Around a scarred wooden table, Reverend John Dihm with a property owner, his wife and two station hands are breaking bread together. A radio plays in the background. There’s no wine because it’s just gone midday, but the little group is finding rest and refreshment together – body, mind and soul. And there is no doubt, John says, that the spirit of Christ is present.
“I said to them, this is doing church!” John recalls. “Here together around this table, talking and sharing a meal, the Spirit is with us and we’re ‘church’. It’s a different way of thinking, that’s all.”
As Parkin Patrol Minister in the Flinders Ranges for the past eight years, Reverend John Dihm has come to a ‘different way of thinking’ about a whole range of issues. In communities where the closure of a bank is a fight to the death, where stock have died in threadbare paddocks and only now are returning to walk in long grass, where the night sky is as vast as any ocean – John has taken the time to think long and hard about where God might be found and how best to communicate God’s love.
“I came here from ministry with cancer patients – people I was close to and then had to bury,” John says. “I thought to myself when I took up this role – ‘I won’t get close again. It’s too difficult.’ But I find myself closer to people than ever. It’s that kind of ministry – it drives you toward people, into a deep connection. St Paul talks about ‘bringing everyone into the tent’ and that’s the kind of ministry it is. When John Flynn started the work, I’m pretty sure that’s the kind of image he had in mind.”
The people of the Flinders have been doing it tough in recent years – drought decimated the local pastoral industry, families despaired as their farming businesses went under and small towns struggled to stay afloat. But John says he detects a new spring in the step of the people he visits on stations as cattle return from agistment, tourism picks up and rain falls regularly upon the soil. And over the last eight years, the relationships he’s developed have allowed him more freedom to talk openly with people far and wide.
“I think the role of the Patrol Minister is quite unique and people really value it in these kind of communities,” John says. “People feel they can call on me when they’re in a tight spot, or when they just need to talk. They say- ‘we know you’ll be there, John’. At one place, I’m known as Poppy Minister to the kids and we’ve become great friends. That relationship began after the death of their baby to SIDS. Out here there aren’t the same networks and resources to work through a tragedy like that.”
John regards Patrol Ministry as unique because it can truly put the needs of people and relationship before anything else. He believes he has the flexibility to go where people are and meet them at their point of need without feeling any pressure to make them conform to expectations about formalised religion.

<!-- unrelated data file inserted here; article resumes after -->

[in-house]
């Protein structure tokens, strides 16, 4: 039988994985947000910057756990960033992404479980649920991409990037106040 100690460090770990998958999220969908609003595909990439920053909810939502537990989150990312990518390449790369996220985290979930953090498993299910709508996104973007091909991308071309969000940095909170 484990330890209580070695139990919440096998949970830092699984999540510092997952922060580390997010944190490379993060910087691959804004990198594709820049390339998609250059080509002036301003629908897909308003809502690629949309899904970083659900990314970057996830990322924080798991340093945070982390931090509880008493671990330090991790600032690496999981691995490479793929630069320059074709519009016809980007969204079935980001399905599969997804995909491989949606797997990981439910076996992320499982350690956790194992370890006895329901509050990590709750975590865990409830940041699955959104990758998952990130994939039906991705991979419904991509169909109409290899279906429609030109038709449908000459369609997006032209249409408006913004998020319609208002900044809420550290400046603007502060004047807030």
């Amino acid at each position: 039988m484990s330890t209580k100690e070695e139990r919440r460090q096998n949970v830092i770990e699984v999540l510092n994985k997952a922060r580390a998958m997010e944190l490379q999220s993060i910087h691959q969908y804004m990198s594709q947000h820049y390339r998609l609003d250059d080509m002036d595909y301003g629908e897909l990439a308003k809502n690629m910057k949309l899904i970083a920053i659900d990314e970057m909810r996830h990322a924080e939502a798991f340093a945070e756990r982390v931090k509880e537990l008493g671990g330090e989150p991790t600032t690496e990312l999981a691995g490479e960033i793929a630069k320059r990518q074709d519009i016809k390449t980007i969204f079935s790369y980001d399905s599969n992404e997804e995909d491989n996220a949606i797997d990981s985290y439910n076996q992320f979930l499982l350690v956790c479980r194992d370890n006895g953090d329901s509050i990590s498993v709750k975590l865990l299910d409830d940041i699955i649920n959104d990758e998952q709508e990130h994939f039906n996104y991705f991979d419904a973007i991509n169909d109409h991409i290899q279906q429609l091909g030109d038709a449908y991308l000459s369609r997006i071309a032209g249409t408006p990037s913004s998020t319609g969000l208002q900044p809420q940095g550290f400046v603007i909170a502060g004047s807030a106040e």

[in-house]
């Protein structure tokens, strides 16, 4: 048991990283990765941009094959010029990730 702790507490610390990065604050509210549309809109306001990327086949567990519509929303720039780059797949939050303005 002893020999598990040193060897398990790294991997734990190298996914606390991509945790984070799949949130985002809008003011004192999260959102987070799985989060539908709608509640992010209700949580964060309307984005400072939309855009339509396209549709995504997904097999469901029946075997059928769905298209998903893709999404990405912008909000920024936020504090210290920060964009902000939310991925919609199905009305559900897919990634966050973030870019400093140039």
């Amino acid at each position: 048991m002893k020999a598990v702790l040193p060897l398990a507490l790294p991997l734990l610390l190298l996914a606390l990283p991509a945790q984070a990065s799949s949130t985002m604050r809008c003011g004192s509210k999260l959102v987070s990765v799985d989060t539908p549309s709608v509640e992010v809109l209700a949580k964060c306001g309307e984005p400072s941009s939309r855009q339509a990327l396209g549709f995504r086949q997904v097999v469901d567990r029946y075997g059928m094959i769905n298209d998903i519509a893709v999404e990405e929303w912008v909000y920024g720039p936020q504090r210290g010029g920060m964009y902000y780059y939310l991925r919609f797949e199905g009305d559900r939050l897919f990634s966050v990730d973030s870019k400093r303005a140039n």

“When you’re a minister in a Parish you’ve got a goal and that is to get people to come into your building and support the structure that you’ve got set up,” John says. “In a way people feel that you’ve got a relationship with them in order to keep ‘backsides on seats’, if you know what I mean. And you’ve also got a mission to preach to people – it’s just part of the job. But out here, you don’t have those strings. You go into these relationships uncompromising and open.”
Surely that lack of structure is intimidating or maybe a little frustrating? Like the wide open country itself, without borders it must be hard to know when one is achieving things and certainly hard to measure effectiveness.
“It’s beautiful to be part of this ministry,” John asserts. “It’s not for everyone but there’s a certain freedom to it. Within limits, we have to be as creative and as flexible as we can to work with the Spirit to get the job done. I’m quite sure that John Flynn felt this freedom and creativity – even though he had to front the Board to report on what he was up to, as we do! St Francis said: “Take to the Highways and byways and go with nothing except a prayer in your heart. Ask for nothing, but you will be given a lot.” That’s been my experience.”
John Dihm can be found lending a hand on properties, conducting baptisms, wedding and funerals, having a drink in the pub, attending parties with his wife, chatting in the street, organising men’s breakfasts and frying up a steak over a campfire he probably split the wood for himself. He says the bulk of his work is listening – day in and day out – to those who have much to share.
For those who know John and the Parkin Patrol, the whole concept of being part of a ‘church’ is redefined through the steady and determined presence of a man who takes God’s love to the world in practical ways. It might not be orthodox, but it works.